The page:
Sir Tommy’s Lascelles diaries are an invaluable record of much of this time, witty, irascible, authoritative, erudite, in the know… and almost family. In the photo of his daughter’s wedding in ‘45, the whole Royal family (what he termed a ‘pride of Royals’) were there, from Queen Mary and the King,  down to Princess Margaret – with Townsend in the background.

The good looking and elegant Townsend he termed: ‘a devilish bad equerry’. Among other true-to-life portraits was his picture of Churchill dining at Buckingham Palace the night news from Alamein was hoped for. At last, unable to wait any longer, the Prime Minister excused himself and went off and telephoned his office.

He returned with Lascelles, ambling down the golden corridor  singing ‘with little evidence of musical talent’ in Lascelles’ acid account: ‘Roll out the barrel’ with gusto, to the astonishment of the footmen standing to attention. This story, as with so many other references to Churchill dining at the palace, gives the lie to the ridiculous scene of the Prime Minister refusing to sit before his new sovereign with all the daft waffling about not sitting in her presence.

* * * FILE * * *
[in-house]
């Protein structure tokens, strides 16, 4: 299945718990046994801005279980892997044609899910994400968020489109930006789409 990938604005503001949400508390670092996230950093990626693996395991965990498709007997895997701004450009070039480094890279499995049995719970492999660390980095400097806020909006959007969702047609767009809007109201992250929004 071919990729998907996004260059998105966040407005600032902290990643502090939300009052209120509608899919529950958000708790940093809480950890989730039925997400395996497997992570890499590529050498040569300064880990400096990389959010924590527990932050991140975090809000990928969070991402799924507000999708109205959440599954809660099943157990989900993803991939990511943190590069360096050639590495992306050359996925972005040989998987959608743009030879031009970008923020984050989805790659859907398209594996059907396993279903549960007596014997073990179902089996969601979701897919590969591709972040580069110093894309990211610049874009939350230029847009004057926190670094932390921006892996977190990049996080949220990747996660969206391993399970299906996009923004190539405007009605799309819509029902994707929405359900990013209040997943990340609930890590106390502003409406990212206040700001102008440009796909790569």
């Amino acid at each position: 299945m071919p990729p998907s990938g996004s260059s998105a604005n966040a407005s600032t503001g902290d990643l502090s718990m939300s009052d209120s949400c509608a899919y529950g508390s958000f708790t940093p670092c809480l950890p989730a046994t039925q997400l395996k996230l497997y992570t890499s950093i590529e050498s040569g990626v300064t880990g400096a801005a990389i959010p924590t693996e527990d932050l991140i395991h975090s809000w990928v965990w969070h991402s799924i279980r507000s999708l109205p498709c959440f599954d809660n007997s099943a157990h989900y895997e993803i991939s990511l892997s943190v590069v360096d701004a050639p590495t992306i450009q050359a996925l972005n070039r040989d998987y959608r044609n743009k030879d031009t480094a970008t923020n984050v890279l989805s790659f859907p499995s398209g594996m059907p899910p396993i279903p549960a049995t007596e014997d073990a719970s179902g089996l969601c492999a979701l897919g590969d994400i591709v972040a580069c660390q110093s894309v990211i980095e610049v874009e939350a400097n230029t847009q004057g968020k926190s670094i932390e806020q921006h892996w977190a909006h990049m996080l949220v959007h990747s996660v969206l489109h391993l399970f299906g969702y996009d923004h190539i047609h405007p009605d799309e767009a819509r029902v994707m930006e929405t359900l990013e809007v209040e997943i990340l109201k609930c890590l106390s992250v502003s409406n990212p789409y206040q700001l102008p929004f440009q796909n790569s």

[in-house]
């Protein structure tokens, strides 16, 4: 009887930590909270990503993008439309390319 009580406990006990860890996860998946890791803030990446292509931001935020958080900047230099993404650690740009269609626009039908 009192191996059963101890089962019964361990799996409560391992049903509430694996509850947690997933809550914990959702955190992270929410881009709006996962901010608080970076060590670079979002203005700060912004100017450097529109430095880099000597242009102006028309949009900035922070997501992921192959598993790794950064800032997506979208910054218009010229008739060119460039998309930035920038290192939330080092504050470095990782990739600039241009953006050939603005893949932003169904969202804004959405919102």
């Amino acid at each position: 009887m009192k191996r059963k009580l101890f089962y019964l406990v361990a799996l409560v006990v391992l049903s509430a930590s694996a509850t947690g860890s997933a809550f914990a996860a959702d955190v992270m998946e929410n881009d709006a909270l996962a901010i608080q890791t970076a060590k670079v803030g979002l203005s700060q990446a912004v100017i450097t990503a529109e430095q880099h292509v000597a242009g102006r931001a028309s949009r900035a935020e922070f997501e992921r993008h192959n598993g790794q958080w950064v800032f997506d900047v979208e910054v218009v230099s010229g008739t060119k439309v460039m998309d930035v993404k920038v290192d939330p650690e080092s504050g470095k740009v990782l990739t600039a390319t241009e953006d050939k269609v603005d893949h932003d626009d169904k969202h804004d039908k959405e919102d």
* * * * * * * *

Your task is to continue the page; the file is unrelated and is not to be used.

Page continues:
He’d sat in her presence and that of his previous sovereign, plenty of times over the last eight or more years, and had known Elizabeth more or less for most of her life, remarking favourably on her appearance when she was two and taking time out from running the war and the country in 1941, to send her red roses on her fifteenth birthday.

I can’t resist writing in my next blog about the skewed facts and in-accuracies about George VI and his daughters – Princess Margaret and the present Queen – and the truth about Prince Philip. The same writer who wrote the successful West-end play and film called ‘The Audience’, about the Queen and her prime ministers, wrote this series.

I walked out of that film after half an hour, in spite of Helen Mirren, as I found it painful watching so many imaginative reconstructions then! So no wonder I find this series hard to swallow. I know it’s meant to be entertainment but the facts are just as entertaining as the fiction being served up… and the fiction seems rather hurtful to some of the characters.